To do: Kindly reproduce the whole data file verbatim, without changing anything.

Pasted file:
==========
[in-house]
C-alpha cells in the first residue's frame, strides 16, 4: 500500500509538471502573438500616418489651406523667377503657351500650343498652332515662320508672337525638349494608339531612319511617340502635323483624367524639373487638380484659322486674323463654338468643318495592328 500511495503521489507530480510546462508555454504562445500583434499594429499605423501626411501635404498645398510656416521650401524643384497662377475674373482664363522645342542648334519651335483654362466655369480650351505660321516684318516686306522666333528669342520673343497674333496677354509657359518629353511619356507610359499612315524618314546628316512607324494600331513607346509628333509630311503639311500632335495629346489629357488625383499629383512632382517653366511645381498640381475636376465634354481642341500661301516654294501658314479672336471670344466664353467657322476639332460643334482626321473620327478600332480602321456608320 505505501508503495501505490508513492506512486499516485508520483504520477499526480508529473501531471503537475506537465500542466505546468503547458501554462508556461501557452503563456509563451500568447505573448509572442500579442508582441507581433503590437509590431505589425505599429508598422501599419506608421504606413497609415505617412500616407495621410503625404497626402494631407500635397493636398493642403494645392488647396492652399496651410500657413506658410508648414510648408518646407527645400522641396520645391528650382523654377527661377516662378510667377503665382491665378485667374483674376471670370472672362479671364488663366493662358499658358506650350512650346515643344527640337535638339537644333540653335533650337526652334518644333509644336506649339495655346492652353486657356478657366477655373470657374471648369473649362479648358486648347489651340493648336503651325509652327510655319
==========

[in-house]
C-alpha cells in the first residue's frame, strides 16, 4: 500500500509538471502573438500616418489651406523667377503657351500650343498652332515662320508672337525638349494608339531612319511617340502635323483624367524639373487638380484659322486674323463654338468643318495592328 500511495503521489507530480510546462508555454504562445500583434499594429499605423501626411501635404498645398510656416521650401524643384497662377475674373482664363522645342542648334519651335483654362466655369480650351505660321516684318516686306522666333528669342520673343497674333496677354509657359518629353511619356507610359499612315524618314546628316512607324494600331513607346509628333509630311503639311500632335495629346489629357488625383499629383512632382517653366511645381498640381475636376465634354481642341500661301516654294501658314479672336471670344466664353467657322476639332460643334482626321473620327478600332480602321456608320 505505501508503495501505490508513492506512486499516485508520483504520477499526480508529473501531471503537475506537465500542466505546468503547458501554462508556461501557452503563456509563451500568447505573448509572442500579442508582441507581433503590437509590431505589425505599429508598422501599419506608421504606413497609415505617412500616407495621410503625404497626402494631407500635397493636398493642403494645392488647396492652399496651410500657413506658410508648414510648408518646407527645400522641396520645391528650382523654377527661377516662378510667377503665382491665378485667374483674376471670370472672362479671364488663366493662358499658358506650350512650346515643344527640337535638339537644333540653335533650337526652334518644333509644336506649339495655346492652353486657356478657366477655373470657374471648369473649362479648358486648347489651340493648336503651325509652327510655319